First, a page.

2. Brown spotting. This fungal disease affects the aerial part of Brown's honeysuckle, and primarily the leaves. It can be recognized by its characteristic reddish spots on the leaf plate. Over time, the spots darken, and the leaves turn brown, dry out and fly around. Spores of the fungus overwinter in fallen leaves. In case of infection, all affected shoots must be cut and burned, and all fallen leaves must be removed. The shrub is treated with fungicides, for example, Bordeaux liquid or copper oxychloride (HOM preparations, Abiga-Peak, etc.).
  3. Ascochitis. Another type of mottling that affects the leaves of Brown's honeysuckle. It is a fungal disease, determined by irregular gray spots with a black border. Over time, the spots merge, the leaves dry out and fall off.As a prophylaxis of fungal diseases, honeysuckle bushes are treated with fungicides. All infected shoots and fallen leaves containing fungal spores must be removed and burned.
  4. Mottling. One of the viral diseases of decorative forms of honeysuckle, which greatly spoils the appearance of shrubs. The causative agents of this disease are carried by nematodes - small parasitic worms that live in the soil. Getting rid of nematodes in the area is quite difficult. It is better to remove and burn the affected parts of the bush, and feed the plant itself with potash fertilizers. If the disease is started, then it is better to dig up the bush entirely and burn it, and completely abandon the planting of honeysuckle in this place.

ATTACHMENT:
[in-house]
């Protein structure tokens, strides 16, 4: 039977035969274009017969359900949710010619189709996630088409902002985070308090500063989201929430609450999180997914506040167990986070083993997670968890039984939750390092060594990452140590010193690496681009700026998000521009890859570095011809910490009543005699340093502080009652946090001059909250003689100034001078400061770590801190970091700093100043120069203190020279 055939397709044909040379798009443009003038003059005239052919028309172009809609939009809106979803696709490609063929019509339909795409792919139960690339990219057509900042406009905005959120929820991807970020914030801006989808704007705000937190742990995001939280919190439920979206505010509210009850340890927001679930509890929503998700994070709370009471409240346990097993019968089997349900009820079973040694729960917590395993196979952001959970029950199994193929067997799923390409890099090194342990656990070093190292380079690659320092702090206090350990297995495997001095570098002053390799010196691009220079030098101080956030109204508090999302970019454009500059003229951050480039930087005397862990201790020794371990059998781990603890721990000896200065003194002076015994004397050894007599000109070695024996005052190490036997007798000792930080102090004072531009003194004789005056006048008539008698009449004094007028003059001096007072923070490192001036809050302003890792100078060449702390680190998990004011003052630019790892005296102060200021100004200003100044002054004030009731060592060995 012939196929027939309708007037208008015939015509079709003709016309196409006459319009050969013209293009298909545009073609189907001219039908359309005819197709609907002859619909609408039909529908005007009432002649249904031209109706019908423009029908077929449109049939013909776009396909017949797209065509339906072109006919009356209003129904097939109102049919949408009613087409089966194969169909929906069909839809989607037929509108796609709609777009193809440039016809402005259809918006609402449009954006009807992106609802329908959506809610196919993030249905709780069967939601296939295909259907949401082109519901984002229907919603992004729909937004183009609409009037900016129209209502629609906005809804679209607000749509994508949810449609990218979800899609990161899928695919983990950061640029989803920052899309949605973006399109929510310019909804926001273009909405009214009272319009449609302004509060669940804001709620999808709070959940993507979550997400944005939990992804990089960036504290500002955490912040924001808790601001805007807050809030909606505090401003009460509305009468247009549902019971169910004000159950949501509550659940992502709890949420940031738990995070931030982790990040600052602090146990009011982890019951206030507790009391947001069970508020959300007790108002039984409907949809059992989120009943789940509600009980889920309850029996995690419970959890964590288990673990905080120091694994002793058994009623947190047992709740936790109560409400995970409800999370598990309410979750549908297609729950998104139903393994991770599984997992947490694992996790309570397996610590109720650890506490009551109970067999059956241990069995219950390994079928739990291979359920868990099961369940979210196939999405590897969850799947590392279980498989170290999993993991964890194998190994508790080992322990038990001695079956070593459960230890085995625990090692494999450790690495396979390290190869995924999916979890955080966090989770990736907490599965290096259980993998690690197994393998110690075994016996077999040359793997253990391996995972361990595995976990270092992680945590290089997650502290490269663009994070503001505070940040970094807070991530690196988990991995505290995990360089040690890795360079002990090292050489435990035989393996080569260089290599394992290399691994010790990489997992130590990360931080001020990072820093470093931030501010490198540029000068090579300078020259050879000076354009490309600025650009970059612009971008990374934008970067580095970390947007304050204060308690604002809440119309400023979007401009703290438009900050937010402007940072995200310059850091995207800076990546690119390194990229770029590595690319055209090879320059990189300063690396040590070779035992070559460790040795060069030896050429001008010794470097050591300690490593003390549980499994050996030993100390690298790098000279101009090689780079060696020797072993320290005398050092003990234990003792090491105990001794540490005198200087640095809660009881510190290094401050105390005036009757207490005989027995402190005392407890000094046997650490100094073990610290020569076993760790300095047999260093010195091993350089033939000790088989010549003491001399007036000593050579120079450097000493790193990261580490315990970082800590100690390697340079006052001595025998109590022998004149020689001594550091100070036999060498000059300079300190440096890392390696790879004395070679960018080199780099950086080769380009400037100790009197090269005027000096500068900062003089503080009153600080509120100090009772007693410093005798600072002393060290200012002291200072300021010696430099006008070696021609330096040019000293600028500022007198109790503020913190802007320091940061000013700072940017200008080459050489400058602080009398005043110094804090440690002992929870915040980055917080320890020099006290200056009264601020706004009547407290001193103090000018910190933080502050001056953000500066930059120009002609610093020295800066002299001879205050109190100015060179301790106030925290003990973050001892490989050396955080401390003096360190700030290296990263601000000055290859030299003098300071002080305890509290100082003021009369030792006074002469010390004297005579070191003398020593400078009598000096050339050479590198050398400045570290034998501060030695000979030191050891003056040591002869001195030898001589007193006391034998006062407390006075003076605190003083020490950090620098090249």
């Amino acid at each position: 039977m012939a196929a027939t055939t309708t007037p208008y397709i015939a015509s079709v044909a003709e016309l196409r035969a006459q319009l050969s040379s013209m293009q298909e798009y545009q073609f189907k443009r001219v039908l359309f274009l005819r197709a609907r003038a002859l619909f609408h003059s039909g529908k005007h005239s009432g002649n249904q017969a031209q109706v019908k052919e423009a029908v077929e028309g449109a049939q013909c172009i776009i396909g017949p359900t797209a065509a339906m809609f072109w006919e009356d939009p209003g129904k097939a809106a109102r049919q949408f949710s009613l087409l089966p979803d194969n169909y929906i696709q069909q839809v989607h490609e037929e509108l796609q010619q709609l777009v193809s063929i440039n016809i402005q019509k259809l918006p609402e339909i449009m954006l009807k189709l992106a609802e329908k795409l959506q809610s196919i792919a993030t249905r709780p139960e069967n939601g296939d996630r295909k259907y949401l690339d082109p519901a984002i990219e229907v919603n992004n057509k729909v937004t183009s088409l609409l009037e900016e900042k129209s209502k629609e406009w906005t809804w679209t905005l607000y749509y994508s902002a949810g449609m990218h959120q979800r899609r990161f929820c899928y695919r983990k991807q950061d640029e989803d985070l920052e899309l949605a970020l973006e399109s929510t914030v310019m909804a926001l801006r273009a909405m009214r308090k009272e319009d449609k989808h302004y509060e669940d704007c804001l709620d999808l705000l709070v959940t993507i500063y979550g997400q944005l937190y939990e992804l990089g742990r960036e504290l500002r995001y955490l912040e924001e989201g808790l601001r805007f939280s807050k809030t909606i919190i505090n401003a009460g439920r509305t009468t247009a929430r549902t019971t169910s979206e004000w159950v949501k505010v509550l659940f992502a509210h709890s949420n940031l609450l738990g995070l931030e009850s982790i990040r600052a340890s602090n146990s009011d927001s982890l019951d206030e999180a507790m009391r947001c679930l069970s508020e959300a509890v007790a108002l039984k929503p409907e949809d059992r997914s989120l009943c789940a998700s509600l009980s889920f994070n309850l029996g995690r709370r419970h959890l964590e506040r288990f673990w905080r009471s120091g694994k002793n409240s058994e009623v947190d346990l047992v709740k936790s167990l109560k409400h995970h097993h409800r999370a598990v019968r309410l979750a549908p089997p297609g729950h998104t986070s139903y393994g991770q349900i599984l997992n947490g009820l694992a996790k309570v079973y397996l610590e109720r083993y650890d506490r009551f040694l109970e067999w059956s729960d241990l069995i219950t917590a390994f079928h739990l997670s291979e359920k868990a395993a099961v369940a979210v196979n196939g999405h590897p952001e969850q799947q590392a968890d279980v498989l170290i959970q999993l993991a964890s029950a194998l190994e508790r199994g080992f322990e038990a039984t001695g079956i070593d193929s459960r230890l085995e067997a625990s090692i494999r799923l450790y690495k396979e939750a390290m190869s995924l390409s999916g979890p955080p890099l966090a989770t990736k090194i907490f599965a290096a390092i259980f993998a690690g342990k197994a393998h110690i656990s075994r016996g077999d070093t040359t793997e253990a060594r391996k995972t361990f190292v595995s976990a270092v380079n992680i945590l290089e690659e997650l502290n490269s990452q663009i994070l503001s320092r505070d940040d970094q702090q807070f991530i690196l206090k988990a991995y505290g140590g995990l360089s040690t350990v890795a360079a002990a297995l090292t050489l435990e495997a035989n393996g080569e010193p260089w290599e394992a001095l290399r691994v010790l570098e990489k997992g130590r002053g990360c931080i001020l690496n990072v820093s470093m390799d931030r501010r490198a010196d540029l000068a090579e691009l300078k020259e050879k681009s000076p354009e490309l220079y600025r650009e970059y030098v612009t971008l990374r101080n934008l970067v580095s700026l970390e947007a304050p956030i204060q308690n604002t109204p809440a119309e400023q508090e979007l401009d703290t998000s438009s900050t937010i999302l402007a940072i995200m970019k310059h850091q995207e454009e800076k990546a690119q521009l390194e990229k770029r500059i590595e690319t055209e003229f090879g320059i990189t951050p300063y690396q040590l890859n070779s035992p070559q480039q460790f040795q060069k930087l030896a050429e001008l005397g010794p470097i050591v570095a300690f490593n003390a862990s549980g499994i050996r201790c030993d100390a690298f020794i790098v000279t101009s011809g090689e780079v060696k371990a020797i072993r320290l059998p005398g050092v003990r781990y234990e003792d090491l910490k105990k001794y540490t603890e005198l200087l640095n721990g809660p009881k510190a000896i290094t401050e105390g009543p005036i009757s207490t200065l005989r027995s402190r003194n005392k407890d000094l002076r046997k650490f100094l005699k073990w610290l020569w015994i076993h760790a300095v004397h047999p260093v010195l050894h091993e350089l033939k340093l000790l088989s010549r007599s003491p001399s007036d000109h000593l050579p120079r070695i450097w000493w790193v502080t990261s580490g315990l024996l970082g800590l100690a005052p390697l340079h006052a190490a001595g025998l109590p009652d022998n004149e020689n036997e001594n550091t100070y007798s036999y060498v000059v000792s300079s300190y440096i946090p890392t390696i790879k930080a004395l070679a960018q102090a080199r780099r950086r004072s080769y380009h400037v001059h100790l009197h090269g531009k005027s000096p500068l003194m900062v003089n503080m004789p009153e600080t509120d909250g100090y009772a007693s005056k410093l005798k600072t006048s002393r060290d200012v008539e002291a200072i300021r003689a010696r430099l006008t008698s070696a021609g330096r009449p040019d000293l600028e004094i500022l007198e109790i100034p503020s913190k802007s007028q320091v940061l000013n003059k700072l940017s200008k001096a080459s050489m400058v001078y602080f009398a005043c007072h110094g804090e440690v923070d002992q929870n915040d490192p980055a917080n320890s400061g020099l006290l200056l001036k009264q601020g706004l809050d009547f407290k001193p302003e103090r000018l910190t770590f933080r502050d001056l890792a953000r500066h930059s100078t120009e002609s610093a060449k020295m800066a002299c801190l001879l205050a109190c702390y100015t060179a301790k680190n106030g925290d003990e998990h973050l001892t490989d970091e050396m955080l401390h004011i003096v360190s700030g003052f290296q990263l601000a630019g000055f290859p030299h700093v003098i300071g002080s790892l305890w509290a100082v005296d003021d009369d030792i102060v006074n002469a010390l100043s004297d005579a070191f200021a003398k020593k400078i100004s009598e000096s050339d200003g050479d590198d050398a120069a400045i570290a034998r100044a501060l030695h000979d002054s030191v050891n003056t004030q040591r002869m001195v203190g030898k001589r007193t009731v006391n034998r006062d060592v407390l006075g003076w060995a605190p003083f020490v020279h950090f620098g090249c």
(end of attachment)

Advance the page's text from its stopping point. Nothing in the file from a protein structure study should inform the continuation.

In addition to the aforementioned nematodes, other pests can be found on Brown's honeysuckle. Here is some of them:

  1. Honeysuckle mite. It is a small sucking insect that feeds on leaf sap. It can be detected by the twisted leaves, inside which there is a spider masonry with mite eggs. Various acaricidal drugs are used against ticks, such as Confidor and Actellik.

    Twisted and web-covered leaves are a sign of the presence of a pest.